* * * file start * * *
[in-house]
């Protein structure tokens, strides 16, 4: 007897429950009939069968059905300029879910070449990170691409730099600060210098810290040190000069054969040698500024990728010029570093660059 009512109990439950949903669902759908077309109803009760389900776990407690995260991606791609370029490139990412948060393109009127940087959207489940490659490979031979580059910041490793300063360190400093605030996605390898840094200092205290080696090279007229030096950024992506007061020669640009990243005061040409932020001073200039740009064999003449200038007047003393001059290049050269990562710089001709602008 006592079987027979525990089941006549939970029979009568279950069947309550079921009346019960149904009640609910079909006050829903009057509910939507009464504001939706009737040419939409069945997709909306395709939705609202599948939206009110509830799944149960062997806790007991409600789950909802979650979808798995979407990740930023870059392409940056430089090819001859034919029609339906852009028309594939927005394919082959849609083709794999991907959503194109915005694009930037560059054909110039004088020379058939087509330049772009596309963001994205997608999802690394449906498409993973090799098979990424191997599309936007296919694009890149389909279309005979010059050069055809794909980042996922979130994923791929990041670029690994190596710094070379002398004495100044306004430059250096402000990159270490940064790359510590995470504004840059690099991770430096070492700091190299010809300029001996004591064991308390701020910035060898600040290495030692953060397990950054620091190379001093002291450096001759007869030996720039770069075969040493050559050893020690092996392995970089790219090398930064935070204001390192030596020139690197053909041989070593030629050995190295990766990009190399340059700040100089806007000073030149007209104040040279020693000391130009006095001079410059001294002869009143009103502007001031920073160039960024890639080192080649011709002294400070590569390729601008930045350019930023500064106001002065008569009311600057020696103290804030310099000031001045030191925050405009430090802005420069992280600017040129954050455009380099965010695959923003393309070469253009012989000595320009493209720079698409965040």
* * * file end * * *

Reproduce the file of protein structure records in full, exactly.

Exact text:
[in-house]
């Protein structure tokens, strides 16, 4: 007897429950009939069968059905300029879910070449990170691409730099600060210098810290040190000069054969040698500024990728010029570093660059 009512109990439950949903669902759908077309109803009760389900776990407690995260991606791609370029490139990412948060393109009127940087959207489940490659490979031979580059910041490793300063360190400093605030996605390898840094200092205290080696090279007229030096950024992506007061020669640009990243005061040409932020001073200039740009064999003449200038007047003393001059290049050269990562710089001709602008 006592079987027979525990089941006549939970029979009568279950069947309550079921009346019960149904009640609910079909006050829903009057509910939507009464504001939706009737040419939409069945997709909306395709939705609202599948939206009110509830799944149960062997806790007991409600789950909802979650979808798995979407990740930023870059392409940056430089090819001859034919029609339906852009028309594939927005394919082959849609083709794999991907959503194109915005694009930037560059054909110039004088020379058939087509330049772009596309963001994205997608999802690394449906498409993973090799098979990424191997599309936007296919694009890149389909279309005979010059050069055809794909980042996922979130994923791929990041670029690994190596710094070379002398004495100044306004430059250096402000990159270490940064790359510590995470504004840059690099991770430096070492700091190299010809300029001996004591064991308390701020910035060898600040290495030692953060397990950054620091190379001093002291450096001759007869030996720039770069075969040493050559050893020690092996392995970089790219090398930064935070204001390192030596020139690197053909041989070593030629050995190295990766990009190399340059700040100089806007000073030149007209104040040279020693000391130009006095001079410059001294002869009143009103502007001031920073160039960024890639080192080649011709002294400070590569390729601008930045350019930023500064106001002065008569009311600057020696103290804030310099000031001045030191925050405009430090802005420069992280600017040129954050455009380099965010695959923003393309070469253009012989000595320009493209720079698409965040």